We all deal with stressors on a daily basis. They’re unavoidable and have a significant effect on our health and wellness if we don’t address them. Stress can cause headaches, nausea, pain, insomnia, and low energy — among other challenges. It may make you feel overwhelmed and unable to focus, forgetful, emotional and irritable.
While stress has a negative impact on us physically and mentally, we can work to reduce these negative symptoms. Learning how to cope with stress can help us reduce these effects and change our outlook into a positive one.
One of the most effective ways to manage stress is through mindfulness. In the 1970s, professor of medicine Jon Kabat-Zinn began applying scientific principles to Buddhist principles of mindfulness and meditation. His program was originally developed for hospital patients struggling with physical and mental illness. The basic tenet is to be fully present and aware, noticing each thought and feeling without judgment. Thoughts are acknowledged with openness and curiosity, then let go.
Now practiced and taught outside of hospitals, mindfulness is used widely for the treatment of anxiety, chronic illness, depression, grief, PTSD and more. It is now more flexible and individualized, with participants practicing from a few minutes to a few hours a day. One of the best aspects of mindfulness is that it is accessible to nearly everyone.
When stress overwhelms us, our nervous system is flooded with chemicals that trigger our “fight or flight” response. By learning how to engage our relaxation response, we can bring our bodies and minds back into a state of calm.
The relaxation response counteracts the stress response, increasing energy and focus, combating illness and pain, and boosting mood and motivation. It’s not enough to simply rest, however. In order to reap the physical and mental benefits of the relaxation response, we must practice a relaxation technique.
While it is easy to think of mindfulness as a certain state of mind, there are many ways to practice mindfulness. Let’s look at some common and easy ways to incorporate mindfulness into your daily routine.
Each of these mindfulness activities can be practiced anywhere, even for just a few moments. Taking a few breaks throughout the day to engage the relaxation response is a great way to reset and rebalance.
Sit back comfortably in a chair, resting your hands comfortably on your lap or armrests. Take a deep breath in through your nose, allowing your stomach to rise. Exhale through your mouth, pushing out as much air as possible. Continue for as long as you can, or until you start to feel relaxed. Even practicing for one minute is a great start, and you can slowly build from there.
There are many methods of counting breaths, such as the box method, alternate-nostril breathing, the Wim Hof method, etc. Ultimately, find a method that works best for you.
Body scan meditation is a process in which you focus on relaxing each muscle of the body. Starting with your toes and working your way up, scan each area of the body for tension and relax each muscle. Breathe deeply and consistently as you do this. As your body relaxes, so will your mind. Body scans can be practiced sitting or lying down, whichever you prefer. After relaxing the whole body, relax for a moment in silence, noting the stillness in your body. Slowly open your eyes and stretch if necessary.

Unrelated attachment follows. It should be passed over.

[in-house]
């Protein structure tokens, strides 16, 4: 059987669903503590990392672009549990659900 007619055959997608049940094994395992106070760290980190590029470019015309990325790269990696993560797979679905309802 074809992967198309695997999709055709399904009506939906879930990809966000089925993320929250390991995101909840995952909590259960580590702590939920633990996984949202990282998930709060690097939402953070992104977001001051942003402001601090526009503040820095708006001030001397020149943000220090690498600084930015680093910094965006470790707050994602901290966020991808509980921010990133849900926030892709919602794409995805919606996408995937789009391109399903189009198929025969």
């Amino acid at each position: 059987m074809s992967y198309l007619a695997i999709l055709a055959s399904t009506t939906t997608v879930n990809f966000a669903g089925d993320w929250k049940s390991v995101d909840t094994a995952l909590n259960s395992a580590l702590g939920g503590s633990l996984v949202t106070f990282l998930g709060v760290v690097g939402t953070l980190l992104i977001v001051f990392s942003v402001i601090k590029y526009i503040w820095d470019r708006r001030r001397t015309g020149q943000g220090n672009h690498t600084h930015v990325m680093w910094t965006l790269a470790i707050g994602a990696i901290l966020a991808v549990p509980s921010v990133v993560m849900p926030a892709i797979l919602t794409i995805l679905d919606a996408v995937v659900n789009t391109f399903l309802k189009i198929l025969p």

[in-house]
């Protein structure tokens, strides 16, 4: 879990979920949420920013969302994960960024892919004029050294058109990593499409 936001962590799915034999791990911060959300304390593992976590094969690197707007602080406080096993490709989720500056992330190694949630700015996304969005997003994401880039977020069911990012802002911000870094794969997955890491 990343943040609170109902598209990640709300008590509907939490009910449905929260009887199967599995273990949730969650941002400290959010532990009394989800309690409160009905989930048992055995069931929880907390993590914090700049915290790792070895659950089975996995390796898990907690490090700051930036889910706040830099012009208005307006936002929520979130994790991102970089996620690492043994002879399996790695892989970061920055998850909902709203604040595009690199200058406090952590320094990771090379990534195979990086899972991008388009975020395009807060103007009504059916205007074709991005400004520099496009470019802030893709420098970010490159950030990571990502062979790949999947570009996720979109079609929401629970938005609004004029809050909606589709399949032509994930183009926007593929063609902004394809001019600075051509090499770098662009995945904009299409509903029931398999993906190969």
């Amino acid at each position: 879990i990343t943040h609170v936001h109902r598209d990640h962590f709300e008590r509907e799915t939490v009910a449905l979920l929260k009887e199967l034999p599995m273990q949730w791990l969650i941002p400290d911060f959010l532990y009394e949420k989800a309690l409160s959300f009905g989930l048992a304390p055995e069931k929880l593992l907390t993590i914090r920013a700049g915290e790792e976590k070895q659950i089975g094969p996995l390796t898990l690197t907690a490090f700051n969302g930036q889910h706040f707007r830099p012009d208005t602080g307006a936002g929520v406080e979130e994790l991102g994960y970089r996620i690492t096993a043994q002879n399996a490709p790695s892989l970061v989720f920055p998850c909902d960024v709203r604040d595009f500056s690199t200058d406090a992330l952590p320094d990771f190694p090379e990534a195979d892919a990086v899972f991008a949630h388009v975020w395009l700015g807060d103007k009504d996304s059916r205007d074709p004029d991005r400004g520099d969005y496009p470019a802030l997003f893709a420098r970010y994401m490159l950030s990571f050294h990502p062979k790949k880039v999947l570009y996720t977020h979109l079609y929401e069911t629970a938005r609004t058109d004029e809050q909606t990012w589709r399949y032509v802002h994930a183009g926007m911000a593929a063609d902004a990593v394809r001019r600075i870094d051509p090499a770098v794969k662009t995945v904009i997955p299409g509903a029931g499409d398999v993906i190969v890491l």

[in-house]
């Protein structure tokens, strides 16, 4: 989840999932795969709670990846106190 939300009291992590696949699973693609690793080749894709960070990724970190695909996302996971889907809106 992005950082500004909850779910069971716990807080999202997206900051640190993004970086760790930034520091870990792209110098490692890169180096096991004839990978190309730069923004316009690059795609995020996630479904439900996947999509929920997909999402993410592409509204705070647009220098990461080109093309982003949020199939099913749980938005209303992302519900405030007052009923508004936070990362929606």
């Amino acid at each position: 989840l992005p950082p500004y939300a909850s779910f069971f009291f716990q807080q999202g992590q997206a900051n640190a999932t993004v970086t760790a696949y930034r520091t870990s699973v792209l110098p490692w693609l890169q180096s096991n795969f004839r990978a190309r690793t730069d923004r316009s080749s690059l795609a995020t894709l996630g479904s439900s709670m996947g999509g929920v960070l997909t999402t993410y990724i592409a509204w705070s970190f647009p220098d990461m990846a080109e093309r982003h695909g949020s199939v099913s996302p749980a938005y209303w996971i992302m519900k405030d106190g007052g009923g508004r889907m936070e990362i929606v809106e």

There are a few basics to practicing meditation. First, ensure your spine is upright and relaxed. Your shoulders should be rolled back and down your back. Your hands should be supported in a comfortable position. Your face should be relaxed with your tongue just touching the back of your teeth. From there, prepare your breath and begin to inhale and exhale on a count that is comfortable for you.
Tune in to what is happening in the present moment. Pay attention to the here and now, gently nudging your mind back to the present when it tries to wander. Let thoughts float past you without judgment, meeting each thought with curiosity and then letting it go. Observe how you feel without reacting to it, recognizing that each thought or sensation is temporary.
This exercise is multitasking at its finest. When it feels like you can’t possibly squeeze in time to meditate, you still have to eat. Whether it is a quick snack or a full meal, take the time to deliberately and slowly eat without distractions. Pay attention to the sensations of eating. Hold the item, noticing how it looks and smells. Think about where the food comes from, the hands that prepared it. Focus then on thoroughly chewing the food, noticing how it tastes, the texture and temperature. Finally, swallow and continue with each bite. Stop when you notice you are satisfied.
We’ve all heard the phrase “go to your happy place.” Guided imagery is just that. Imagine a scene in which you feel peaceful, calm and free of any tension or anxiety. This could be a forest, beach or memorable place you have visited. There are also apps that guide you through a visualization if that helps you to focus.
Notice all the sensory details of where you are. What does it look like? What do you hear? How does it smell and taste? Do you feel anything around you? Enjoy the feeling of your stress and worries floating away. When you are ready, open your eyes and come back to reality.
Mindfulness reshapes our understanding and experience of physical and mental stressors. It can lead to lower stress, greater connection, and improved mood and motivation. Practicing mindfulness may promote a great sense of relaxation and mental tranquility. All in all, the more you practice mindfulness, the more beneficial it will be to your life, so start today.
Jacquelyn Nause is a contributing writer with specialties in cannabis, real estate and wellness. She enjoys traveling with her husband, being a doting mother to her two incredible kids and enjoying the beautiful Pacific Northwest playground.